In his appearance yesterday before the House Armed Services Committee (HASC), Secretary of Defense Robert Gates took issue with efforts by some lawmakers to try and reduce the current budget deficit on the back of defense. “I would tell you, with a $1.6 trillion deficit, if you cut the Defense Department by 10 percent — which operationally would be catastrophic — that’s $50 billion. You haven’t gotten very far toward dealing with the deficit.” Gates has sought to do his part to rein in defense spending, promoting a series of efficiency moves that, among other changes, reduced defense spending over the next six years by more than $70 billion.
While there is the general sentiment on Capitol Hill for reducing spending everywhere, even in defense, the devil is always in the details. Look at the enormous expenditure of political capital it took to finally zero out funding for the alternate engine. Secretary Gates is experiencing push back from senior Republicans on the HASC regarding his plans to shrink the size of the Army and Marine Corps by nearly 50,000.
The problem is that the only way to find real savings in the defense budget is by reducing people costs. As any CEO will tell you and many state and local politicians are learning to their regret, people costs dominate private and public sector budgets. This is particularly the case for federal workers who earn pay and benefits far in excess of their private sector counterparts. On average, federal workers earn nearly double the total compensation of private sector workers: $123,049 versus $61,051. The average private-sector employer pays $9,882 per employee in annual benefits, while the federal government pays an average of $32,115 per employee.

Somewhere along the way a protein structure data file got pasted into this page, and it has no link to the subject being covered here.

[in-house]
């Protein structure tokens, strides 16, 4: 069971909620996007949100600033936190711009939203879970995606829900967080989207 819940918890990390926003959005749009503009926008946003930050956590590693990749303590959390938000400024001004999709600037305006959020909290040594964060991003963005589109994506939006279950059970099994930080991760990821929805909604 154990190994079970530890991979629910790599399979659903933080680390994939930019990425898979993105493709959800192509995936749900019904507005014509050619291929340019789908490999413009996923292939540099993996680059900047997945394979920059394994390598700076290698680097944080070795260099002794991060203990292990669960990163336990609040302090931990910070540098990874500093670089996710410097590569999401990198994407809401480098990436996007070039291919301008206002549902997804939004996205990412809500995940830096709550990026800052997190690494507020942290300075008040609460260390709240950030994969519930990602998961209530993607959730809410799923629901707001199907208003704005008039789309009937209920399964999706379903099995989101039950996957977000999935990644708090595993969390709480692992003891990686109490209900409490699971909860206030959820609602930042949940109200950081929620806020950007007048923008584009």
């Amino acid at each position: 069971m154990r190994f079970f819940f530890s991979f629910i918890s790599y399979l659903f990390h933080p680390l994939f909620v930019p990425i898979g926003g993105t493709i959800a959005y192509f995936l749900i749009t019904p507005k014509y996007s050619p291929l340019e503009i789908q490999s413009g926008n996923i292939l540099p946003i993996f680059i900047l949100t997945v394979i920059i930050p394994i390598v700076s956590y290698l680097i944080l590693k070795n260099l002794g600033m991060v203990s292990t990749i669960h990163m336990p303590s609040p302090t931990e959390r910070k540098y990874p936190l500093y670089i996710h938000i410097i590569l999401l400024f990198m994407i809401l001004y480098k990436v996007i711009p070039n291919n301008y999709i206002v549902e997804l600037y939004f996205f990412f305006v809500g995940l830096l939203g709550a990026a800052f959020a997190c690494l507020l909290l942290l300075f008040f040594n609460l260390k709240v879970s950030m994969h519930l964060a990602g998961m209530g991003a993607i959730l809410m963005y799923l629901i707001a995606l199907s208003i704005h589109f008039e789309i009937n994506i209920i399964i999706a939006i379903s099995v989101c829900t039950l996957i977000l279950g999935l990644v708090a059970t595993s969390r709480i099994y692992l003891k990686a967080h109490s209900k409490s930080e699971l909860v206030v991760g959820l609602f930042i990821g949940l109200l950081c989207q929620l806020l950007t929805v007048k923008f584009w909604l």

The cost of active duty military personnel is even greater than that of civilians working for the Department of Defense. This is the natural consequence of an all-volunteer military. The average total annual price for someone on active duty is $160,000 not including the costs of deploying and maintaining that individual forward, say in Afghanistan. Then the total price tag rises to about $1,000,000 a year. Moreover, in an era of exploding pension and health care costs, a veteran who enters the military in his or her early twenties and retires today after a twenty-year career will receive benefits for more than three decades. Moreover, retired veterans pay far less for lifetime medical benefits than do their civilian counterparts.
So it should come as no surprise to anyone that Secretary Gates is planning now to cut the size of the Army and Marine Corps, even as we are still engaged in Iraq and Afghanistan. In all likelihood, the proposed cuts, along with further reductions in so-called overhead personnel, including 100 general officers, will not be sufficient to close the inevitable defense resource-cost gap. Fortunately for him, the defense secretary will be gone from office when the nation has to face the question, can it afford an all-volunteer military?
Find Archived Articles: